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Takahē tenure

Takahē were once thought to be extinct but they’re successully breeding again, including on a Waikato farm behind the predator-proof fence of Maungatautari.

Images - photos of the Coopers and of takahe pair.

The Coopers are farmers with a difference. On their 155 hectare property on the flanks of Maungatautari in Kairangi they run beef, sheep and takahē.

In fact, if it wasn’t for the takahē – although they number only a few – Shelley and Glen might well have sold their farm and moved on.

Their farm was up for sale when Maungatautari Ecological Island Trust approached them about putting a takahē enclosure for the nationally threatened bird on land they own behind the mountain’s predator fence.

“When they first brought it up we were gutted because we were selling,” says Shelley, placing cups of tea on native bird coasters on the Coopers’ large dining room table.

They decided to downsize instead. “The takahē might have had something to do with us changing our mind.”

Shelley and Glen have lived in Kairangi their whole life. Maungatautari rises from their back paddock, although you can’t see it out the kitchen window. The terrain here is rugged and steep hill country, and the maunga with the takahē enclosure is one hill over, out of sight.

That’s one of the main reasons why the trust put the enclosure there, says Glen, because it’s nice and quiet, out of the way.

Here, the takahē can go about their breeding business in a natural and undisturbed environment – except when members of the Cooper family call in to visit.

“We have got family members that come out here, and I can imagine they come to see the takahē, not us,” laughs Shelley. “And it is something that if we had visitors we would take them up there to see.”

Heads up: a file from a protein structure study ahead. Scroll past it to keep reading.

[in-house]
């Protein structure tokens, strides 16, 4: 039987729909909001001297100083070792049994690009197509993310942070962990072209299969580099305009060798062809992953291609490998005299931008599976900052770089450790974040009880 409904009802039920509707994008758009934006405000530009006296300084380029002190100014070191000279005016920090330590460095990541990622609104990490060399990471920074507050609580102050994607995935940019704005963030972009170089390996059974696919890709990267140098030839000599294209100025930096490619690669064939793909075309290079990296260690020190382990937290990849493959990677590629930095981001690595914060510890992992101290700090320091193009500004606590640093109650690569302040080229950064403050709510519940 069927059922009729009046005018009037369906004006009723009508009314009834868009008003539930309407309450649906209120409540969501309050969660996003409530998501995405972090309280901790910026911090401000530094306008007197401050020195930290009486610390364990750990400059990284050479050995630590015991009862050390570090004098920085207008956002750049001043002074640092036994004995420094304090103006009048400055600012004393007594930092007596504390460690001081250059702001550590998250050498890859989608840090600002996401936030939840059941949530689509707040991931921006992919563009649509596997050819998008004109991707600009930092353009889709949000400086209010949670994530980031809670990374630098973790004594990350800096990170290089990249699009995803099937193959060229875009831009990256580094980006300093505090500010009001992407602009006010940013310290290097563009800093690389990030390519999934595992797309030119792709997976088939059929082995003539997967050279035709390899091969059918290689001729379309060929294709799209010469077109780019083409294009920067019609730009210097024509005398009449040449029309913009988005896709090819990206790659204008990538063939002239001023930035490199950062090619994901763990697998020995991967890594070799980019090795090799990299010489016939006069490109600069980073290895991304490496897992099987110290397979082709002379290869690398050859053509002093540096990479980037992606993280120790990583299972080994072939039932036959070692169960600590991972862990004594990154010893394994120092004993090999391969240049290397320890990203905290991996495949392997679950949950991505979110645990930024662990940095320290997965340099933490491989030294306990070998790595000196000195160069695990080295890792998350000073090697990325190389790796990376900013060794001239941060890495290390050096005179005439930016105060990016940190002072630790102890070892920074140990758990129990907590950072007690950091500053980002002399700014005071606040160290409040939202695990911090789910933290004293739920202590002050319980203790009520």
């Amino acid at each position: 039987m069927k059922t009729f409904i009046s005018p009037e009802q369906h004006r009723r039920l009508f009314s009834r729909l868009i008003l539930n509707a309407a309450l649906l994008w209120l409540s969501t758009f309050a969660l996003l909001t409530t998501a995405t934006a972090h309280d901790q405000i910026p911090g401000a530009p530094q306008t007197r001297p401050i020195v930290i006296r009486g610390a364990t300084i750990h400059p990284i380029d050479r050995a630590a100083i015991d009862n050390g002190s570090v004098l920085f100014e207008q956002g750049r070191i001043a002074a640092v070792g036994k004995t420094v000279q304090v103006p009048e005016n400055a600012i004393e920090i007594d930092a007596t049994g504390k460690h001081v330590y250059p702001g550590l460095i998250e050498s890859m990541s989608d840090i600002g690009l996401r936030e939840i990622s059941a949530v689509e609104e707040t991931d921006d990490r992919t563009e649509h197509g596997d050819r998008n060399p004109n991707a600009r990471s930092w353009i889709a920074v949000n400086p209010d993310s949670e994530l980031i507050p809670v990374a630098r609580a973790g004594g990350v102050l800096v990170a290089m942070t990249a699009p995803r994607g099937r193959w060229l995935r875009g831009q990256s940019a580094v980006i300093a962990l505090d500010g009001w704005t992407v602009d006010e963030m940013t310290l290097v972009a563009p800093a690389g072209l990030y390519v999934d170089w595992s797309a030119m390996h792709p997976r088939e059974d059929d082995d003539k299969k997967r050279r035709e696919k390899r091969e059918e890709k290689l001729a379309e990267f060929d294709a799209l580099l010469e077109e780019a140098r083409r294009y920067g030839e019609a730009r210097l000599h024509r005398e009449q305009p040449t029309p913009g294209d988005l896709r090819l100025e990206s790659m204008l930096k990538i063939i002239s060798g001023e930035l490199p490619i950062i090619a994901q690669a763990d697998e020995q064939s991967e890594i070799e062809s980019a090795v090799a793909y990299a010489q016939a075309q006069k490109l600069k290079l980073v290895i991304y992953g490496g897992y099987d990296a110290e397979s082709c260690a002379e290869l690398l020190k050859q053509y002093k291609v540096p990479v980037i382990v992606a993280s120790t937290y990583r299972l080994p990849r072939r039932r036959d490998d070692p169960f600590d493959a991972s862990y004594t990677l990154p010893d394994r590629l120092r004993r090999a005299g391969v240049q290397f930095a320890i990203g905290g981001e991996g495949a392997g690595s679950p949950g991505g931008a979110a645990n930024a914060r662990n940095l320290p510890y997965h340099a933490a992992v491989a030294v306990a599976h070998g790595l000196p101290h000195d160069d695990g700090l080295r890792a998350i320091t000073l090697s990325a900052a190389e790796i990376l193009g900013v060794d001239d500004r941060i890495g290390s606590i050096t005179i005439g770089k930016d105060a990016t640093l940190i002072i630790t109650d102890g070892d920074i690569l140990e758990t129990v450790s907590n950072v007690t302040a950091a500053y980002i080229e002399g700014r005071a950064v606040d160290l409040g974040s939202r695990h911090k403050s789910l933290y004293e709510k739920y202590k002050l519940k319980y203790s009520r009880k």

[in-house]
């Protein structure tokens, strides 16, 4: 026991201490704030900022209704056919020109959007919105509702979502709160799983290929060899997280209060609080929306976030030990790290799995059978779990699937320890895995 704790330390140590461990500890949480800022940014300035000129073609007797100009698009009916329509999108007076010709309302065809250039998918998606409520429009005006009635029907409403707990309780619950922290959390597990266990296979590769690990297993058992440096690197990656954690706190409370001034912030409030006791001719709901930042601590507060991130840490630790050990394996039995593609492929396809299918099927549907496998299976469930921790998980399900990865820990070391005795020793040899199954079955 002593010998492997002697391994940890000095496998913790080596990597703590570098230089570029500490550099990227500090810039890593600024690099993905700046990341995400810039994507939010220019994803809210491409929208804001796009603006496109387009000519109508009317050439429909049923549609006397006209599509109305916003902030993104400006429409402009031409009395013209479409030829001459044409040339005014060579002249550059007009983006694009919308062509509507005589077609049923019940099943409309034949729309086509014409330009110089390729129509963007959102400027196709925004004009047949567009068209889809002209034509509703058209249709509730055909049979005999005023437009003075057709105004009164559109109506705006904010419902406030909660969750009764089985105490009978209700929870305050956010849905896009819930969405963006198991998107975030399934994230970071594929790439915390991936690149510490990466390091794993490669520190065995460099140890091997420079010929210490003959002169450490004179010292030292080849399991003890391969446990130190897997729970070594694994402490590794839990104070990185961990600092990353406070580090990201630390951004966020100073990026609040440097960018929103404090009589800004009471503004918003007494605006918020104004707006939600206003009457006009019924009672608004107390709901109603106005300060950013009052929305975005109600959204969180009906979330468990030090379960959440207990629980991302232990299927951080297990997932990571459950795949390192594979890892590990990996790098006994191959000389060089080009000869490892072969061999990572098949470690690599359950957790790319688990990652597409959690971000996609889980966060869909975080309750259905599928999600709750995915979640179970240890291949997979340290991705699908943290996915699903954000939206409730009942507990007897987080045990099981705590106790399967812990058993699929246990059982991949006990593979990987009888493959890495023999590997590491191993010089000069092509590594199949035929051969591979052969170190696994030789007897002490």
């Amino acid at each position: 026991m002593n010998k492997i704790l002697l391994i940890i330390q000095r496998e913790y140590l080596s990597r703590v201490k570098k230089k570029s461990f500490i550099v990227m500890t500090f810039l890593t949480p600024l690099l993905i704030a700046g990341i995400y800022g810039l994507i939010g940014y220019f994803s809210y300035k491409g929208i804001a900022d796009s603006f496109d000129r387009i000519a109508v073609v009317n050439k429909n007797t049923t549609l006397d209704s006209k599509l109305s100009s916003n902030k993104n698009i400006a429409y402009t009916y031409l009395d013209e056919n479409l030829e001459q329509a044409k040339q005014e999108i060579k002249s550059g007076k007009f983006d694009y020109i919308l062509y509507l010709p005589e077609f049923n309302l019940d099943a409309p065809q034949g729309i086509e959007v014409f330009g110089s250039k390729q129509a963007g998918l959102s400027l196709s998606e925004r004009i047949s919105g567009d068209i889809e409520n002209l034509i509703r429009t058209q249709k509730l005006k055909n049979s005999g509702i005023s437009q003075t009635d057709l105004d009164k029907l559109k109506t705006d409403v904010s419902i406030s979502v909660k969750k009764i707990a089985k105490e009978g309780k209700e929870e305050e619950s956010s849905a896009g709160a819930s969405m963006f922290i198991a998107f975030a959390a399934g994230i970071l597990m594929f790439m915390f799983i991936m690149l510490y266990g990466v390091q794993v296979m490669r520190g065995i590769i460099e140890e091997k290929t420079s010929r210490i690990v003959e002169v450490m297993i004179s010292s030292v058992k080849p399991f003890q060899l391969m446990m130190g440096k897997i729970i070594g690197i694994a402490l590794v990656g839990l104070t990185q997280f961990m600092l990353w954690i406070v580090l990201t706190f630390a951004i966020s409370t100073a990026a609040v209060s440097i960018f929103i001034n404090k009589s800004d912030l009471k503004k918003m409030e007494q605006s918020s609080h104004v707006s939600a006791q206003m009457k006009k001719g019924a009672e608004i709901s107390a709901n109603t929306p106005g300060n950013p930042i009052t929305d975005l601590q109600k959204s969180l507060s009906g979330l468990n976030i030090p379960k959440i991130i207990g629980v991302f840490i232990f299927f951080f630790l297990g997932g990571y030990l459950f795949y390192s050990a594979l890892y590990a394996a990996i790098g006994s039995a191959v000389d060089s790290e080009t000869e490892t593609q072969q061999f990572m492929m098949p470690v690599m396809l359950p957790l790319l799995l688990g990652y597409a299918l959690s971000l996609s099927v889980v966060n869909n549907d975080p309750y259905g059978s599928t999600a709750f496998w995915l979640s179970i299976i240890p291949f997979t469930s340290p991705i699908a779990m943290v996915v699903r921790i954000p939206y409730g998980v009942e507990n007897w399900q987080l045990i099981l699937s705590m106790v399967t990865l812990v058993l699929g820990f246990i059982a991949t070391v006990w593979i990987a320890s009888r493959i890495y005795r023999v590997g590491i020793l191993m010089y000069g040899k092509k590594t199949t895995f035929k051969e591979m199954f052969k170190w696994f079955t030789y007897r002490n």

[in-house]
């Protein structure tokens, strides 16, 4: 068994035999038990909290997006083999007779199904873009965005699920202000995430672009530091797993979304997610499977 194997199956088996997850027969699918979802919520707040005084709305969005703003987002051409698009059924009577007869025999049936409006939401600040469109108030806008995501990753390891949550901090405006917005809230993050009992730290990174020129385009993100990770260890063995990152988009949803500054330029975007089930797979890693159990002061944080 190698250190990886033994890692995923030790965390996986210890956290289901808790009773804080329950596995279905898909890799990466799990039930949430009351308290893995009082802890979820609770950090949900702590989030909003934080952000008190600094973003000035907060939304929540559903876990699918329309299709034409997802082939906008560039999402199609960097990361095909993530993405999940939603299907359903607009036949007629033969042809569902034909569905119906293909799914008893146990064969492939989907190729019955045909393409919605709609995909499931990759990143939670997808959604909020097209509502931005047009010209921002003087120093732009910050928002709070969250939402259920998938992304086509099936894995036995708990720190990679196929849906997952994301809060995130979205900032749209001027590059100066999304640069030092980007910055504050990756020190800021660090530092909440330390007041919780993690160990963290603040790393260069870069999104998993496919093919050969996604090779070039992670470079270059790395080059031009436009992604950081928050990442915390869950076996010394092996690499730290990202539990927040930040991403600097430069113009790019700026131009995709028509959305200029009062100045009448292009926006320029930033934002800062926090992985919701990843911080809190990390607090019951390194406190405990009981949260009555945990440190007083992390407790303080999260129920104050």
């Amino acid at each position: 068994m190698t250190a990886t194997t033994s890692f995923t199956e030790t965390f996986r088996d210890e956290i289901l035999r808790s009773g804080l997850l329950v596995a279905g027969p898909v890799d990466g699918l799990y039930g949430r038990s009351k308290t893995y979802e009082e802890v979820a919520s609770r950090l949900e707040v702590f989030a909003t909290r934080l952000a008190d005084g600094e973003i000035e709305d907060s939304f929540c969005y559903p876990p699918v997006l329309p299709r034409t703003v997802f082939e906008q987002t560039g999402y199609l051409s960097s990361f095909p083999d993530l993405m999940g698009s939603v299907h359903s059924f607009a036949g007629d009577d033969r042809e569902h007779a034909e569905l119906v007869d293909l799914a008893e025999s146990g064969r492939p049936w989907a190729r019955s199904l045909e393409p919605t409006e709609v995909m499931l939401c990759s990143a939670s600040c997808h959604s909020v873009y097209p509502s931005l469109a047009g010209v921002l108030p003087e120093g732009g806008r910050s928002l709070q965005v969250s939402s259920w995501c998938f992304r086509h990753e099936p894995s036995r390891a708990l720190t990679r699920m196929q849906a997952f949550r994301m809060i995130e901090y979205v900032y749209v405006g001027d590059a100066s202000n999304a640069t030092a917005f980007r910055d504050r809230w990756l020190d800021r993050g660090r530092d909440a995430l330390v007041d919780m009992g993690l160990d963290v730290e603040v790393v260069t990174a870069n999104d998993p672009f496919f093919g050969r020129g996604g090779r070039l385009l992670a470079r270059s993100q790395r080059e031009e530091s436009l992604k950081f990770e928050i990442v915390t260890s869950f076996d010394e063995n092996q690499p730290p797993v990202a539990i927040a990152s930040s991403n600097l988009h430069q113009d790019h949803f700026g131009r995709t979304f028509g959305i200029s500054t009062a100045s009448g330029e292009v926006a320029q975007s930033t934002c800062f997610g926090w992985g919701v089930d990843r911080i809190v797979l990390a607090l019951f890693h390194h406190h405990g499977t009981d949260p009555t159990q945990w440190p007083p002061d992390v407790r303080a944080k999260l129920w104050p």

Sanctuary Mountain Maungatautari started as a local farmer’s dream to protect the plant and animal species of the forest. It has become a world-class conservation project, and Waikato Regional Council contributes $300,000 a year towards the maintenance of its predator-proof fence. The aim is to reintroduce species long lost to the maunga and have them breeding and repopulating there again. Kiwi, tuatara, stitchbird, North Island robin and kōkako have so far been returned to the mountain.

Takahē Brodie and Puiki are all part of the plan, too, and are doing an excellent job.

The Coopers helped release the breeding pair inside the 1-hectare enclosure in August this year, and already the takahē have hatched a chick.

The enclosure, called Coopers, is open grassland with a fast-running stream through it, perfect for raising takahē, which were once thought to be extinct.

“I’m up there all the time, going in and out, in and out,” says Glen, who has to enter the enclosure to access his dam and always looks out for the takahē when he’s there. “They just ignore me now, they’re not bothered by my presence.

“When you go there, you can hear them.”

“They make a kind of boom,” Shelley explains. “They hear you and see you, they’re always together, and they talk to each other. It’s quite special, yeah.”

Although farmers, the Coopers embraced the conservation project right from the start. “Most of the land behind the fence, you couldn’t use it any way,” says Glen. “

When they first started talking about fencing, it was a toss up between here and Pirongia, and I always hoped it would be near me rather than over there. I knew it was going to be a big thing.”